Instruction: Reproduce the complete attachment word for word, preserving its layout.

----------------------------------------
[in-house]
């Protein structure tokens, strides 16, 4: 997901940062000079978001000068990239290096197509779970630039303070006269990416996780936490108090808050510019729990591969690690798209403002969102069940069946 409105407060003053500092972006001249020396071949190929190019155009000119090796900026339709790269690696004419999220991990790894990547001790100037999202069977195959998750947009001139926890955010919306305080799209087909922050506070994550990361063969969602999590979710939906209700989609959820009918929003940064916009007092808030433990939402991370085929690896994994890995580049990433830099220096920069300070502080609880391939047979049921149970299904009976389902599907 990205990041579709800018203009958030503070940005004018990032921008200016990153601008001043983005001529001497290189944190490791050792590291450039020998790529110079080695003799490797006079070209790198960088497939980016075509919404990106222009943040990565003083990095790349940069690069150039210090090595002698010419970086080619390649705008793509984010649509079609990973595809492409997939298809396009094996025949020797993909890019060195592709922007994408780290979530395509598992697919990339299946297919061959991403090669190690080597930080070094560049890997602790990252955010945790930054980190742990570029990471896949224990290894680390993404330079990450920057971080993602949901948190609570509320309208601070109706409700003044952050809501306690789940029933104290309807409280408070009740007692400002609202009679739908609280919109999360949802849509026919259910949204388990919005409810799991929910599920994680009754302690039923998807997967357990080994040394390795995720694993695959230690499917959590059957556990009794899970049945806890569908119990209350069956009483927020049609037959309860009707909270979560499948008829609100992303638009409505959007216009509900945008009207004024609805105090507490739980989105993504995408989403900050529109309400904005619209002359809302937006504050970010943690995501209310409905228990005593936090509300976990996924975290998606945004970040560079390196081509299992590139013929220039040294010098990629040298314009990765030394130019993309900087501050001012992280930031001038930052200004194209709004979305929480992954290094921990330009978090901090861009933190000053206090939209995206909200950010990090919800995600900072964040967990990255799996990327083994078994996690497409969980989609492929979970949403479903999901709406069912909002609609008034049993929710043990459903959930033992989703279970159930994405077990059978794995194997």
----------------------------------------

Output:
[in-house]
């Protein structure tokens, strides 16, 4: 997901940062000079978001000068990239290096197509779970630039303070006269990416996780936490108090808050510019729990591969690690798209403002969102069940069946 409105407060003053500092972006001249020396071949190929190019155009000119090796900026339709790269690696004419999220991990790894990547001790100037999202069977195959998750947009001139926890955010919306305080799209087909922050506070994550990361063969969602999590979710939906209700989609959820009918929003940064916009007092808030433990939402991370085929690896994994890995580049990433830099220096920069300070502080609880391939047979049921149970299904009976389902599907 990205990041579709800018203009958030503070940005004018990032921008200016990153601008001043983005001529001497290189944190490791050792590291450039020998790529110079080695003799490797006079070209790198960088497939980016075509919404990106222009943040990565003083990095790349940069690069150039210090090595002698010419970086080619390649705008793509984010649509079609990973595809492409997939298809396009094996025949020797993909890019060195592709922007994408780290979530395509598992697919990339299946297919061959991403090669190690080597930080070094560049890997602790990252955010945790930054980190742990570029990471896949224990290894680390993404330079990450920057971080993602949901948190609570509320309208601070109706409700003044952050809501306690789940029933104290309807409280408070009740007692400002609202009679739908609280919109999360949802849509026919259910949204388990919005409810799991929910599920994680009754302690039923998807997967357990080994040394390795995720694993695959230690499917959590059957556990009794899970049945806890569908119990209350069956009483927020049609037959309860009707909270979560499948008829609100992303638009409505959007216009509900945008009207004024609805105090507490739980989105993504995408989403900050529109309400904005619209002359809302937006504050970010943690995501209310409905228990005593936090509300976990996924975290998606945004970040560079390196081509299992590139013929220039040294010098990629040298314009990765030394130019993309900087501050001012992280930031001038930052200004194209709004979305929480992954290094921990330009978090901090861009933190000053206090939209995206909200950010990090919800995600900072964040967990990255799996990327083994078994996690497409969980989609492929979970949403479903999901709406069912909002609609008034049993929710043990459903959930033992989703279970159930994405077990059978794995194997």